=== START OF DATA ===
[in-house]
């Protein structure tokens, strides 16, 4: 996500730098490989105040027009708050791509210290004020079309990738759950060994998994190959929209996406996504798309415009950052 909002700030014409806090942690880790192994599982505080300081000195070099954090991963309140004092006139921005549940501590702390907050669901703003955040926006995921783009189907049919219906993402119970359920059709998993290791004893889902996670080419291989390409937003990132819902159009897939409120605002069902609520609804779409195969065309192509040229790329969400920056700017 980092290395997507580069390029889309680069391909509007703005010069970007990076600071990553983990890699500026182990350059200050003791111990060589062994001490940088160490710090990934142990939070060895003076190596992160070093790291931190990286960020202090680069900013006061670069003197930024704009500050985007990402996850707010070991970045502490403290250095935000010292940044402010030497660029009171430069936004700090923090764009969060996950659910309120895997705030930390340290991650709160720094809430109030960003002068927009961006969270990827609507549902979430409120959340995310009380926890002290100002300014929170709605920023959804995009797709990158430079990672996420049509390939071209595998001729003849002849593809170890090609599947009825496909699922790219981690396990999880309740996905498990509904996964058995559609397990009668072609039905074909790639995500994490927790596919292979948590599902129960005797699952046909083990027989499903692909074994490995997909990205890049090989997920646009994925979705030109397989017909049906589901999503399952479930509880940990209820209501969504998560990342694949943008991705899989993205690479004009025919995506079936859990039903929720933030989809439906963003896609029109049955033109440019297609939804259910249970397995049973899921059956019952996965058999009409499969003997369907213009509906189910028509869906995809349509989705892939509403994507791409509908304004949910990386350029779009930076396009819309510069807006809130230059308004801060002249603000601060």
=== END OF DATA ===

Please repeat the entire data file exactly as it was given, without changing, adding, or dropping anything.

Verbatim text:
[in-house]
């Protein structure tokens, strides 16, 4: 996500730098490989105040027009708050791509210290004020079309990738759950060994998994190959929209996406996504798309415009950052 909002700030014409806090942690880790192994599982505080300081000195070099954090991963309140004092006139921005549940501590702390907050669901703003955040926006995921783009189907049919219906993402119970359920059709998993290791004893889902996670080419291989390409937003990132819902159009897939409120605002069902609520609804779409195969065309192509040229790329969400920056700017 980092290395997507580069390029889309680069391909509007703005010069970007990076600071990553983990890699500026182990350059200050003791111990060589062994001490940088160490710090990934142990939070060895003076190596992160070093790291931190990286960020202090680069900013006061670069003197930024704009500050985007990402996850707010070991970045502490403290250095935000010292940044402010030497660029009171430069936004700090923090764009969060996950659910309120895997705030930390340290991650709160720094809430109030960003002068927009961006969270990827609507549902979430409120959340995310009380926890002290100002300014929170709605920023959804995009797709990158430079990672996420049509390939071209595998001729003849002849593809170890090609599947009825496909699922790219981690396990999880309740996905498990509904996964058995559609397990009668072609039905074909790639995500994490927790596919292979948590599902129960005797699952046909083990027989499903692909074994490995997909990205890049090989997920646009994925979705030109397989017909049906589901999503399952479930509880940990209820209501969504998560990342694949943008991705899989993205690479004009025919995506079936859990039903929720933030989809439906963003896609029109049955033109440019297609939804259910249970397995049973899921059956019952996965058999009409499969003997369907213009509906189910028509869906995809349509989705892939509403994507791409509908304004949910990386350029779009930076396009819309510069807006809130230059308004801060002249603000601060």